A  pit  into  which  the  dead  carts  had  nightly  shot 
  corpses  by  scores.  --Macaulay. 
 
  5.  To  push  or  thrust  forward;  to  project;  to  protrude;  -- 
  often  with  out  as  a  plant  shoots  out  a  bud. 
 
  They  shoot  out  the  lip,  they  shake  the  head.  --Ps. 
  xxii.  7. 
 
  Beware  the  secret  snake  that  shoots  a  sting. 
  --Dryden. 
 
  6.  (Carp.)  To  plane  straight;  to  fit  by  planing. 
 
  Two  pieces  of  wood  that  are  shot,  that  is  planed  or 
  else  pared  with  a  paring  chisel.  --Moxon. 
 
  7.  To  pass  rapidly  through  over  or  under  as  to  shoot  a 
  rapid  or  a  bridge;  to  shoot  a  sand  bar. 
 
  She  .  .  .  shoots  the  Stygian  sound.  --Dryden. 
 
  8.  To  variegate  as  if  by  sprinkling  or  intermingling;  to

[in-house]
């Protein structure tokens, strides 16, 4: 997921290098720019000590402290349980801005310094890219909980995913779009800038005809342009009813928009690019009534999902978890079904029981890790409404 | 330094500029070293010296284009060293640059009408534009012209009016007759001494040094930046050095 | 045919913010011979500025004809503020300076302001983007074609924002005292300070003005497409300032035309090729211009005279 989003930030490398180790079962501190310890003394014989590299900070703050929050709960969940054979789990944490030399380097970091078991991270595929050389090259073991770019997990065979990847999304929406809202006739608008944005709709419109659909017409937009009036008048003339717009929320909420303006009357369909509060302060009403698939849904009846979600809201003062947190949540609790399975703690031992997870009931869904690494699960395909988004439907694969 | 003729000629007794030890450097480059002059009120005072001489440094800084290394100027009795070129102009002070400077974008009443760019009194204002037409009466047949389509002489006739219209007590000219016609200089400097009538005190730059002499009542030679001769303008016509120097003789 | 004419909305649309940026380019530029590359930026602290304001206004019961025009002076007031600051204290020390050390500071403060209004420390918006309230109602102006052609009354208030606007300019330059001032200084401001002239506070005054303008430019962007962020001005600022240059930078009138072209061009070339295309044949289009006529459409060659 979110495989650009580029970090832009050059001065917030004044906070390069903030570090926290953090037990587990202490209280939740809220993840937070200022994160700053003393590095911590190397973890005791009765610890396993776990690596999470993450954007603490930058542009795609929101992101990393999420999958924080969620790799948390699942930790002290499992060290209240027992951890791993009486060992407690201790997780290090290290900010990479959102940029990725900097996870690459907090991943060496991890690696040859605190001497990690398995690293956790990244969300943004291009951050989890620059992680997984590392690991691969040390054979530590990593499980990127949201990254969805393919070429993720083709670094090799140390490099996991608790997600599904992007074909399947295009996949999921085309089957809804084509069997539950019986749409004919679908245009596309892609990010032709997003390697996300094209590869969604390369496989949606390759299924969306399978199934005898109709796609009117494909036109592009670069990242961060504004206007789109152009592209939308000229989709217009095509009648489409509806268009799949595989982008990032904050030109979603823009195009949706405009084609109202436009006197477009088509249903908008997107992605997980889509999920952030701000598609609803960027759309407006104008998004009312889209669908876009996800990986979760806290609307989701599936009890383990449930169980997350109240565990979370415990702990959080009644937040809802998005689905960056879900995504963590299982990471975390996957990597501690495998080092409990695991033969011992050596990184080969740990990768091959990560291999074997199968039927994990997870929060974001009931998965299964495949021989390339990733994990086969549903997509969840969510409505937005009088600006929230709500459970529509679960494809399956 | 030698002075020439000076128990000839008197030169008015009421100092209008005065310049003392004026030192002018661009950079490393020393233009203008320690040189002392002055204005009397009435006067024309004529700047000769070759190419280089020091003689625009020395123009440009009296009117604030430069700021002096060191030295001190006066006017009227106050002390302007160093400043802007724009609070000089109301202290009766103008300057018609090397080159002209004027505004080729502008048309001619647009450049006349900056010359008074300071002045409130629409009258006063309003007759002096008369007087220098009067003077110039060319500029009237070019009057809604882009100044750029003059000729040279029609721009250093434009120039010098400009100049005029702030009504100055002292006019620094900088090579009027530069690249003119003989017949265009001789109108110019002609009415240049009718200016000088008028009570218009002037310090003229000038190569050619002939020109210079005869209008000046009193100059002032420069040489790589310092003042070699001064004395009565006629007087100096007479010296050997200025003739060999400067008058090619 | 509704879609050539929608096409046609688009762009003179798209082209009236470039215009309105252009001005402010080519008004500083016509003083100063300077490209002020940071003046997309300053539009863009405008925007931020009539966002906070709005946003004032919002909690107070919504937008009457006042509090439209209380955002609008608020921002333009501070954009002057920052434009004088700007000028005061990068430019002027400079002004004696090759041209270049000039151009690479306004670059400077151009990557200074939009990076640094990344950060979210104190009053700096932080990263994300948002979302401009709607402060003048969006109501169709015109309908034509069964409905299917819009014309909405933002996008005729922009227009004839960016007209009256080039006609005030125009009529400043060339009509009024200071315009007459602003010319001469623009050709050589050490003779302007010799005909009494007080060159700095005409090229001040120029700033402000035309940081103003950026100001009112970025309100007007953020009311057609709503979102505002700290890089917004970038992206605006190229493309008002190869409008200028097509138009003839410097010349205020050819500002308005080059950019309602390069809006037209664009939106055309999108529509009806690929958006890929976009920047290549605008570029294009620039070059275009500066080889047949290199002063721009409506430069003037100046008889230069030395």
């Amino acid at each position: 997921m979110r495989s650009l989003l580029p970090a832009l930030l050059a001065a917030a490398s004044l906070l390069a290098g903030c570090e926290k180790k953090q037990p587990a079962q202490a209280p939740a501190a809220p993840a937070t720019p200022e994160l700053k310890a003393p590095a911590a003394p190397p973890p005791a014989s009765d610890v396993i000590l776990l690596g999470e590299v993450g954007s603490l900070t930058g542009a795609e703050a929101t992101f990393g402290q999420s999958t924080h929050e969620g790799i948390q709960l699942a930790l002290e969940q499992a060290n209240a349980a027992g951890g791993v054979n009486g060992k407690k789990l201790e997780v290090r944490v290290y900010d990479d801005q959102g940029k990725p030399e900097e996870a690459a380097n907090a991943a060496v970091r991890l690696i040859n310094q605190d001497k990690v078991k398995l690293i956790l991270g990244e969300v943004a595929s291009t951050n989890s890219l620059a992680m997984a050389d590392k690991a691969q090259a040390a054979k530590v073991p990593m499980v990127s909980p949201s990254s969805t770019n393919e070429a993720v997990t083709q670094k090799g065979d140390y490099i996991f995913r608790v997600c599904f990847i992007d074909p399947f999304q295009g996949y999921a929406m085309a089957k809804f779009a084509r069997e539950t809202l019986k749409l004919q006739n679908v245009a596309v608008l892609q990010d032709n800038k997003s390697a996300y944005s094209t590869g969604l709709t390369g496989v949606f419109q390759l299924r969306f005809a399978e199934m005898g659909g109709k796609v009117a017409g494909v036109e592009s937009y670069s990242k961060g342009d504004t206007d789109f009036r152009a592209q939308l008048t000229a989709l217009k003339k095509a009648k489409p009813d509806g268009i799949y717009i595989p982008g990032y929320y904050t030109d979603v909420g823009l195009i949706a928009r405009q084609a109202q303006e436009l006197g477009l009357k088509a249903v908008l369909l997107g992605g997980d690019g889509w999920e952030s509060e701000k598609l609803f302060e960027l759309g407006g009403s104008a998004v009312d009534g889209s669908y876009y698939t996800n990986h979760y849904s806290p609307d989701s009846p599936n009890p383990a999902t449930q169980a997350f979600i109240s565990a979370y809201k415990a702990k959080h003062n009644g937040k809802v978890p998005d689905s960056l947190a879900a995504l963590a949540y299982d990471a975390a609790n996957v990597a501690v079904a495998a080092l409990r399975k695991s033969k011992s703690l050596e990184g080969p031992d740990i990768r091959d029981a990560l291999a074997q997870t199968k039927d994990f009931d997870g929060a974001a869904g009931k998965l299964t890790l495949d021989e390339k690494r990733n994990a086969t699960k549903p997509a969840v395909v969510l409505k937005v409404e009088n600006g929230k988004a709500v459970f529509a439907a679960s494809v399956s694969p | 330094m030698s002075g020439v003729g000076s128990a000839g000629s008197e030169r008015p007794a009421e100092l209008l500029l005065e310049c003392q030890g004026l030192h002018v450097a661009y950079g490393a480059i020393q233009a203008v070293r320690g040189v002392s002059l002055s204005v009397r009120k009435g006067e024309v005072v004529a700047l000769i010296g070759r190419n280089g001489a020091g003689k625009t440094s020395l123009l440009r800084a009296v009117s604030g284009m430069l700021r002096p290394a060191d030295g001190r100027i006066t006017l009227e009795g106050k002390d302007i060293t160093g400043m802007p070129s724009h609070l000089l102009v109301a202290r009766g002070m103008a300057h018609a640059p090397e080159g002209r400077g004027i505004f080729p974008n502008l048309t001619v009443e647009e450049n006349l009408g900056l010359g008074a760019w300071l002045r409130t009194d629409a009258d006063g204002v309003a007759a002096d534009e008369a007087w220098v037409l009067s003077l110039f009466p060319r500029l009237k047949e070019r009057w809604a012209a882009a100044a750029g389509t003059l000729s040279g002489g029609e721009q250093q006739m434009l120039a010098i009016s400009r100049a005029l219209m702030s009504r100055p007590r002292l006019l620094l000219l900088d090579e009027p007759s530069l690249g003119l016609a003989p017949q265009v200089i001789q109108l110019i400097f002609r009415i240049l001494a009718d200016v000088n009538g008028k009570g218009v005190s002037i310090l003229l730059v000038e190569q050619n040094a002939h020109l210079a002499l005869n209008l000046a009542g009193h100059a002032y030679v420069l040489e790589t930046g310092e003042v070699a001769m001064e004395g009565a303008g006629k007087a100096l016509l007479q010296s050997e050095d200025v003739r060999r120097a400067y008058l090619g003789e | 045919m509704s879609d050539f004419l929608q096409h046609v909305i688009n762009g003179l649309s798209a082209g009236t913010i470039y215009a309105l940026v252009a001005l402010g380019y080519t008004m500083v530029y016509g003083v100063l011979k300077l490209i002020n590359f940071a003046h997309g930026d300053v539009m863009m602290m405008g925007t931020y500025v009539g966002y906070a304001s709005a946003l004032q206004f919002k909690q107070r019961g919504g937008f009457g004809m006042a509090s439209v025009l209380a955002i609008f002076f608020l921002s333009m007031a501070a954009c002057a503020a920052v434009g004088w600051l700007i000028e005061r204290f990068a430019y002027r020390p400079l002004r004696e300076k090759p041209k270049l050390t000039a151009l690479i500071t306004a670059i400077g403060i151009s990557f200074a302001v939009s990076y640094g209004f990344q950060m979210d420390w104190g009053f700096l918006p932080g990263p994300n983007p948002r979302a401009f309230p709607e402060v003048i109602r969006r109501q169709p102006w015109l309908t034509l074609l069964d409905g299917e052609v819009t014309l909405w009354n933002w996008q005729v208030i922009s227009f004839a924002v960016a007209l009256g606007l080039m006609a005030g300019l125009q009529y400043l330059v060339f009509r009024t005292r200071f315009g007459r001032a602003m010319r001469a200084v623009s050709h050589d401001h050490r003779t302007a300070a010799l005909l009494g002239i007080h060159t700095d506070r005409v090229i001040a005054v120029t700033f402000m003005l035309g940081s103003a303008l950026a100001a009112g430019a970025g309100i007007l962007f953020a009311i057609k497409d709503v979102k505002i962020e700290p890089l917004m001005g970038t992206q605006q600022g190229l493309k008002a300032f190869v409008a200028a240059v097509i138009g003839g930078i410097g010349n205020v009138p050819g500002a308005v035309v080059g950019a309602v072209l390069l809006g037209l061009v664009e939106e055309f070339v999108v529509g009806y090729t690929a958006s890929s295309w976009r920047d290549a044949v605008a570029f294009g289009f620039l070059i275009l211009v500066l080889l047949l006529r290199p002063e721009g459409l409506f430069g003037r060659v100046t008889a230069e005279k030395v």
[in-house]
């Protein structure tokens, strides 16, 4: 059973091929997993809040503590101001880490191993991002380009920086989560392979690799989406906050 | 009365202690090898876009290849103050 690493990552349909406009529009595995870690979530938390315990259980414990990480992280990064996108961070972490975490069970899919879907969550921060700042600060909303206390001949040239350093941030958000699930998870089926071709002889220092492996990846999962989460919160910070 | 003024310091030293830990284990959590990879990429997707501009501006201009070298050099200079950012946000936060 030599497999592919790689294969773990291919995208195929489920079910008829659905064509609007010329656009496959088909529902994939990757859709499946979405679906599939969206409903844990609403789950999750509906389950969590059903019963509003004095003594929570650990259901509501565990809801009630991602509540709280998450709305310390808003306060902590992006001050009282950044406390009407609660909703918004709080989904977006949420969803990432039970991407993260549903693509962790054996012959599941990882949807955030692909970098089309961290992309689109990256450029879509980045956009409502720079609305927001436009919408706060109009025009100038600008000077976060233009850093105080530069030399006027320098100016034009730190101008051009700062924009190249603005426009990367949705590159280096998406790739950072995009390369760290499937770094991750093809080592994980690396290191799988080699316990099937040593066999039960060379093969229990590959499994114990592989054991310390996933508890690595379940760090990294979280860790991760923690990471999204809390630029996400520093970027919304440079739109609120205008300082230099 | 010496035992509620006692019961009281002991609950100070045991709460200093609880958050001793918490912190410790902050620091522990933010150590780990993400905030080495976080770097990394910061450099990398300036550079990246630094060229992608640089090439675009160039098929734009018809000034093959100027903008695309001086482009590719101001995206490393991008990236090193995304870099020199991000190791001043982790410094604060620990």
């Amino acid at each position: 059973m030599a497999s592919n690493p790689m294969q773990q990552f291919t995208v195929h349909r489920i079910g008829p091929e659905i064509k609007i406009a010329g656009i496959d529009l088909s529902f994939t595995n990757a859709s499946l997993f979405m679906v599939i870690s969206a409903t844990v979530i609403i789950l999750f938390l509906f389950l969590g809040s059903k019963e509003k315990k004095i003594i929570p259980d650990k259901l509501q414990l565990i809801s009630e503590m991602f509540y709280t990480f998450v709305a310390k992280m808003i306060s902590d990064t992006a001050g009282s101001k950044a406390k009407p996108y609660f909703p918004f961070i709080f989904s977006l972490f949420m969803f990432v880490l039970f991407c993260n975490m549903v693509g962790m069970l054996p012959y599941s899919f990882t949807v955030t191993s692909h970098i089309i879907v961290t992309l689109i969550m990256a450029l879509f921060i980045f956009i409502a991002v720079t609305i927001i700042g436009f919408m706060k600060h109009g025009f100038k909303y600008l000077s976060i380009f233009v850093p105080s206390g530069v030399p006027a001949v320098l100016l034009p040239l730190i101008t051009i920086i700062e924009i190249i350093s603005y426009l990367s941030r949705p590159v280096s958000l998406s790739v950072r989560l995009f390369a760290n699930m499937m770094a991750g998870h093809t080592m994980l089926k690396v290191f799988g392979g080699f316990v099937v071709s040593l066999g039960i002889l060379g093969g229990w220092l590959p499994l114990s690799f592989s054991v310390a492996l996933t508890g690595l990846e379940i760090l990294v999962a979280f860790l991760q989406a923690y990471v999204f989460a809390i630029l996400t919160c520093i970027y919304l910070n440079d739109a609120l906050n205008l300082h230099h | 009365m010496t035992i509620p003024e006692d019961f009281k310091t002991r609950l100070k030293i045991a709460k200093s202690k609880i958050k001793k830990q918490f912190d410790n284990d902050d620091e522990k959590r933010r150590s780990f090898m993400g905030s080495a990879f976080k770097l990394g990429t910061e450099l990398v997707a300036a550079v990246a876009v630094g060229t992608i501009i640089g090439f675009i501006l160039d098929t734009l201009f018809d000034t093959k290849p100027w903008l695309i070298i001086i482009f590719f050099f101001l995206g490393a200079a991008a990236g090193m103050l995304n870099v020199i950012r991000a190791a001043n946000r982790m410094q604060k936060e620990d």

color  in  spots  or  patches. 
 
  The  tangled  water  courses  slept,  Shot  over  with 
  purple,  and  green,  and  yellow.  --Tennyson. 
 
  {To  be  shot  of},  to  be  discharged,  cleared,  or  rid  of 
  [Colloq.]  ``Are  you  not  glad  to  be  shot  of  him?''  --Sir  W. 
  Scott. 
 
  From  Webster's  Revised  Unabridged  Dictionary  (1913)  [web1913]: 
 
  Shot  \Shot\, 
  imp.  &  p.  p.  of  {Shoot}. 
 
  From  Webster's  Revised  Unabridged  Dictionary  (1913)  [web1913]: 
 
  Shot  \Shot\,  a. 
  Woven  in  such  a  way  as  to  produce  an  effect  of  variegation, 
  of  changeable  tints,  or  of  being  figured;  as  shot  silks.  See 
  {Shoot},  v.  t.,  8. 
 
  From  Webster's  Revised  Unabridged  Dictionary  (1913)  [web1913]: 
 
  Shot  \Shot\,  n.  [AS.  scot,  sceot,  fr  sce['o]tan  to  shoot;  akin 
  to  D.  sschot  Icel.  skot.  [root]159.  See  {Scot}  a  share,